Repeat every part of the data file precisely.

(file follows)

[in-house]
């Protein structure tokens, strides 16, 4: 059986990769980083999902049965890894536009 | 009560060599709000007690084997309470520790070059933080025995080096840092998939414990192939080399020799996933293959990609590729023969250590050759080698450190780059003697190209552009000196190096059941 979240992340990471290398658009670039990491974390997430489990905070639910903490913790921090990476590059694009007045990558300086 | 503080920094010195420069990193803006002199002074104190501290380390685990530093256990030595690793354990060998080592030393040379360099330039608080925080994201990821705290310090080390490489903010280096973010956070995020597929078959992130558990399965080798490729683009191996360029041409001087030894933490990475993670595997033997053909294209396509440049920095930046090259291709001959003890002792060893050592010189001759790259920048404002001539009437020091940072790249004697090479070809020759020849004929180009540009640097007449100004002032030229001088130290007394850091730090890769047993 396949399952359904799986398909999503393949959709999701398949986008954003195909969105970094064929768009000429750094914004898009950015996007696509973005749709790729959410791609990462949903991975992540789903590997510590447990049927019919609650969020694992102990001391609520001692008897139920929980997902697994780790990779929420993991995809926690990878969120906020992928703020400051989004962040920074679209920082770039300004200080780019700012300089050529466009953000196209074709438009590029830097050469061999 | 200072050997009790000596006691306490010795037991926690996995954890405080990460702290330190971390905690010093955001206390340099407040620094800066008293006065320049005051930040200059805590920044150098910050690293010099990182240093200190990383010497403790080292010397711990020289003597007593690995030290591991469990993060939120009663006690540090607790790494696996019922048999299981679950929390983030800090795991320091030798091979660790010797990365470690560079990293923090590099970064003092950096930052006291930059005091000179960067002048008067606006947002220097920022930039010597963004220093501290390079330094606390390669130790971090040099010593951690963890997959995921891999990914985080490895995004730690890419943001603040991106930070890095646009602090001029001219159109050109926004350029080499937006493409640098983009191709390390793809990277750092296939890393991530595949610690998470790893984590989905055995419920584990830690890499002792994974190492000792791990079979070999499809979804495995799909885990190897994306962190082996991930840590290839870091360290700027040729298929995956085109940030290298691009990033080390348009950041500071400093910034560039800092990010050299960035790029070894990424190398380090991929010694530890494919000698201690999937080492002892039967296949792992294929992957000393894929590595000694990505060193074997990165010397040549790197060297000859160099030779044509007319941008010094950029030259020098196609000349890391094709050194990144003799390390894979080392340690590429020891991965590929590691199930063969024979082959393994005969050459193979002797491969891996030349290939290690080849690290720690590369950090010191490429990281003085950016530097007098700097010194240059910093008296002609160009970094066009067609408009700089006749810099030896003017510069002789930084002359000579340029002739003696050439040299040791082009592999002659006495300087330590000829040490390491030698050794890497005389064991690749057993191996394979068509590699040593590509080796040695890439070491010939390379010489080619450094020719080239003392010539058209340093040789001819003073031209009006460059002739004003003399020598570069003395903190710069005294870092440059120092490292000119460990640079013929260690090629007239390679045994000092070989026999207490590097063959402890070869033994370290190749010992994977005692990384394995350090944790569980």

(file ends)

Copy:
[in-house]
């Protein structure tokens, strides 16, 4: 059986990769980083999902049965890894536009 | 009560060599709000007690084997309470520790070059933080025995080096840092998939414990192939080399020799996933293959990609590729023969250590050759080698450190780059003697190209552009000196190096059941 979240992340990471290398658009670039990491974390997430489990905070639910903490913790921090990476590059694009007045990558300086 | 503080920094010195420069990193803006002199002074104190501290380390685990530093256990030595690793354990060998080592030393040379360099330039608080925080994201990821705290310090080390490489903010280096973010956070995020597929078959992130558990399965080798490729683009191996360029041409001087030894933490990475993670595997033997053909294209396509440049920095930046090259291709001959003890002792060893050592010189001759790259920048404002001539009437020091940072790249004697090479070809020759020849004929180009540009640097007449100004002032030229001088130290007394850091730090890769047993 396949399952359904799986398909999503393949959709999701398949986008954003195909969105970094064929768009000429750094914004898009950015996007696509973005749709790729959410791609990462949903991975992540789903590997510590447990049927019919609650969020694992102990001391609520001692008897139920929980997902697994780790990779929420993991995809926690990878969120906020992928703020400051989004962040920074679209920082770039300004200080780019700012300089050529466009953000196209074709438009590029830097050469061999 | 200072050997009790000596006691306490010795037991926690996995954890405080990460702290330190971390905690010093955001206390340099407040620094800066008293006065320049005051930040200059805590920044150098910050690293010099990182240093200190990383010497403790080292010397711990020289003597007593690995030290591991469990993060939120009663006690540090607790790494696996019922048999299981679950929390983030800090795991320091030798091979660790010797990365470690560079990293923090590099970064003092950096930052006291930059005091000179960067002048008067606006947002220097920022930039010597963004220093501290390079330094606390390669130790971090040099010593951690963890997959995921891999990914985080490895995004730690890419943001603040991106930070890095646009602090001029001219159109050109926004350029080499937006493409640098983009191709390390793809990277750092296939890393991530595949610690998470790893984590989905055995419920584990830690890499002792994974190492000792791990079979070999499809979804495995799909885990190897994306962190082996991930840590290839870091360290700027040729298929995956085109940030290298691009990033080390348009950041500071400093910034560039800092990010050299960035790029070894990424190398380090991929010694530890494919000698201690999937080492002892039967296949792992294929992957000393894929590595000694990505060193074997990165010397040549790197060297000859160099030779044509007319941008010094950029030259020098196609000349890391094709050194990144003799390390894979080392340690590429020891991965590929590691199930063969024979082959393994005969050459193979002797491969891996030349290939290690080849690290720690590369950090010191490429990281003085950016530097007098700097010194240059910093008296002609160009970094066009067609408009700089006749810099030896003017510069002789930084002359000579340029002739003696050439040299040791082009592999002659006495300087330590000829040490390491030698050794890497005389064991690749057993191996394979068509590699040593590509080796040695890439070491010939390379010489080619450094020719080239003392010539058209340093040789001819003073031209009006460059002739004003003399020598570069003395903190710069005294870092440059120092490292000119460990640079013929260690090629007239390679045994000092070989026999207490590097063959402890070869033994370290190749010992994977005692990384394995350090944790569980």